As I implied, this is an old-school indirect narrative, in that Roscoe doesn't drop us directly into the main story, but instead introduces his narrator as a character facing the skepticism of his hearers. In this case one McCord, an American engineer working in Haiti, tells his colleagues that the wreck of the Santa Maria can be found upriver, and then describes his personal encounter with Columbus himself. Back in 1913, when he was just starting out in Haiti, McCord met a Professor Upchurch, who wanted to go upriver to find the Santa Maria. Upchurch has a theory that Columbus died in Haiti, abandoned by his colleague/rival Martin Pinzon, who then delivered an impostor to be imprisoned in Spain and die the death assigned to Columbus by history. Upchurch, and Roscoe, have no romantic illusions about the great explorer.
The poor, meek Indians, they were harmless as pigeons, you know. They thought the white men had come from heaven, but they soon found out differently. My, yes! The Spanish didn't have any use for them and set about exterminating them most thoroughly. So thoroughly that there wasn't a handful left alive a hundred years later, and today they're extinct. The poor Indians were taken as slaves and their women were meek and good looking -- it isn't the chapter on Columbus they like to teach in public schools.
Thus Theodore Roscoe, revisionist. Moving on, Upchurch offers McCord $1,000 -- multiply that by something like twenty to get the value today -- to guide him upriver. Their trek is complicated by the reported presence in the jungle of a fugitive from the U.S., someone with the same theory about Columbus as Upchurch, but also convinced that the Santa Maria carried gold to be salvaged. Soon enough, this "Blackbeard" is on our protagonists' trail, which leads to strange places. At the end of the trail waits a "living mummy," the supposed last of the Arawack tribe -- the people doomed by their encounter with Columbus. "Your average Indian is about as wordy as his twin in front of a cigar store," McCord narrates, "but this fellow wasn't the ordinary five-cent brand. Not by a jugful! That blind mummy was the Grand Kleagle of storytellers, and he held us like flies in the moon-spun web of his yarn."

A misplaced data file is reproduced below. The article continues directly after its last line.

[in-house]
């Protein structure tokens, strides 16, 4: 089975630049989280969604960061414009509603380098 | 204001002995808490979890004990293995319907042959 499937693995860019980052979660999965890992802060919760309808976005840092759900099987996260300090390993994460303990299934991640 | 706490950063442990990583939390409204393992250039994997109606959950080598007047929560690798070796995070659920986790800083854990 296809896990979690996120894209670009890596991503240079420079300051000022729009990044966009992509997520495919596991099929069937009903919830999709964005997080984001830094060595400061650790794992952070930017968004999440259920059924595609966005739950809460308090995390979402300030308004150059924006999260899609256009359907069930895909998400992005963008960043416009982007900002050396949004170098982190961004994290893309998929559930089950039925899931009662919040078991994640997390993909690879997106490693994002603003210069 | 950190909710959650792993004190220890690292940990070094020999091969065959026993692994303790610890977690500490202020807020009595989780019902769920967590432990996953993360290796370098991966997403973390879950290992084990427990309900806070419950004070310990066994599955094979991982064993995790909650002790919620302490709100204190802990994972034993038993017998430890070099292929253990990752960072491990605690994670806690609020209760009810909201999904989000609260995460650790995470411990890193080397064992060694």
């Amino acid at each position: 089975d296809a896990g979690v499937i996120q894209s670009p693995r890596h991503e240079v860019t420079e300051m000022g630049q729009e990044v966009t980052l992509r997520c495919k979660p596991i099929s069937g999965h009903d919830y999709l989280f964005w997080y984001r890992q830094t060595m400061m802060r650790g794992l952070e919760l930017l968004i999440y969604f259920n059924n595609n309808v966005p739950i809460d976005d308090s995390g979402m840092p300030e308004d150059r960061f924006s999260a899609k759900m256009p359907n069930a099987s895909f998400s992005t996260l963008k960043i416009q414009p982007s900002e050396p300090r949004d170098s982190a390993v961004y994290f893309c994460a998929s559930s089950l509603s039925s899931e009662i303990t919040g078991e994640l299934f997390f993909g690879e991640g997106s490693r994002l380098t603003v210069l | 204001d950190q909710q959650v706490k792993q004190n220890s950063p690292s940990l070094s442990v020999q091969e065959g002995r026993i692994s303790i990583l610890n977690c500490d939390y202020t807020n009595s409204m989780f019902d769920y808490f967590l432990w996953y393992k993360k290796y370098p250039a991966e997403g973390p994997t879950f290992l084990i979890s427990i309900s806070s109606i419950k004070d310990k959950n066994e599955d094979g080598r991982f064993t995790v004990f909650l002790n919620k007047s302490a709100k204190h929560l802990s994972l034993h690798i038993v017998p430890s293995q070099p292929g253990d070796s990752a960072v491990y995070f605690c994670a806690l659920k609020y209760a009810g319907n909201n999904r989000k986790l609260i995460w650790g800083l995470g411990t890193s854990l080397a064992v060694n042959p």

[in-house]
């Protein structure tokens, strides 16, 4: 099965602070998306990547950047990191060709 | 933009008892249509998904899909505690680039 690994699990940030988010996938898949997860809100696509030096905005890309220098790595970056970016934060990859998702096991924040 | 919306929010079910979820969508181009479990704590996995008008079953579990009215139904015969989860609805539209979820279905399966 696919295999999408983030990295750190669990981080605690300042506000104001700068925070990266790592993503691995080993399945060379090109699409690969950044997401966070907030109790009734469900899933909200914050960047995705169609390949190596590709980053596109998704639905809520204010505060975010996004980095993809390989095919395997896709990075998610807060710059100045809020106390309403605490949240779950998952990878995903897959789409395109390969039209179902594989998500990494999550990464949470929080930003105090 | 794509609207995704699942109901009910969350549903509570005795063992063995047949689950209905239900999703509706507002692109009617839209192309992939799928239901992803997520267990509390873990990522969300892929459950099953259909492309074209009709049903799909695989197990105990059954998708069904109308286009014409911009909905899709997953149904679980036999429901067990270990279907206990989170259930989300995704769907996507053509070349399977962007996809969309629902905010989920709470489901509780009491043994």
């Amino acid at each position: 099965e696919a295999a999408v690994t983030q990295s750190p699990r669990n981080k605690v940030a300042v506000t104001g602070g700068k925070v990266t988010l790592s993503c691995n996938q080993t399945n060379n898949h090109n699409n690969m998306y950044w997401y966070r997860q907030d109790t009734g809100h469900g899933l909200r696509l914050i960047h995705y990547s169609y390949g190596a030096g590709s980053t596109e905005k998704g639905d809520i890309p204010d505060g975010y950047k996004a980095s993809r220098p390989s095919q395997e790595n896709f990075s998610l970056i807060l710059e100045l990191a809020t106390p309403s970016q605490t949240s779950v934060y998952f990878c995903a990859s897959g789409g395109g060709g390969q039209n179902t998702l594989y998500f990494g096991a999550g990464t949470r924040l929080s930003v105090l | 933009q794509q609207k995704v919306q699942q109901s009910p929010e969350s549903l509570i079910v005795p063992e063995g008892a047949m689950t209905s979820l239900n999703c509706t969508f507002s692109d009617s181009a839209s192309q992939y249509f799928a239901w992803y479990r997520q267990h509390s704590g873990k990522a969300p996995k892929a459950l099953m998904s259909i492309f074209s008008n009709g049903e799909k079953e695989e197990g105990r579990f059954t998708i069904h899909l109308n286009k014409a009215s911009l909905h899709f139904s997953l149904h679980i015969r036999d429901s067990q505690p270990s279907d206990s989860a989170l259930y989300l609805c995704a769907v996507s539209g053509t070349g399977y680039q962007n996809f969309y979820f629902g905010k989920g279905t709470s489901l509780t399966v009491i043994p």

Guacanagri tells of the coming long ago of "two great sea birds [with] wings that shut out the sun, and shiny men on their backs to fold those wings." The shiny men kidnap the king's daughter and torture her for knowledge of gold, of which the Arawacks had none. Divine intervention drives the invaders to wander to their deaths in search of gold, but Guacanagri relates, in McCord's words, that "they had to keep going even after they were dead. Dead men must find graves, and those dead strangers couldn't find a cemetery."
For a professor, Upchurch is slow on the uptake. It's not until Guacanagri identifies the leader of the shiny men as "Don Cristoval" that the academic realizes that the "mummy" means Columbus and seems to be confirming his own hypothesis. McCord finds the whole thing hard to believe, but out of no where appears a man in a 15th century Spanish uniform.
"This Spaniard was from the day before yesterday," McCord narrates, "From just about five hundred years before!" The old boy bolts at the sight of our moderns, and a hysterical Upchurch leads McCord on a mad chase climaxing with their discovery of the Santa Maria, complete with crew, captive princess, and Admiral of the Ocean Sea. Implausibly moved by Guacanagri's tale of oppression, Upchurch goes berserk at what looks like a ghostly reenactment of Columbus's atrocities. Finally, McCord must confront the great man one-on-one, horrified at the thought of fighting someone already dead....
Could this be true? Of course not! It's all just a story -- but in the story, could it have happened as McCord says? I'll leave you with this link to find out for yourselves. "That Son of a Gun" is Roscoe in fine form, engaged in hard-boiled spookifying. It's a pretty sweeping adventure in 26 pages and gives some sense of the fun of pulp, even if you have to hold your nose at some racist lines, even as Roscoe takes what looks like today's "politically correct" line on Columbus. Just as he refuses to sugarcoat the Columbus story, so we should take Roscoe and his fellow pulpsters straight, the better to understand how they and their readers saw the world in their time.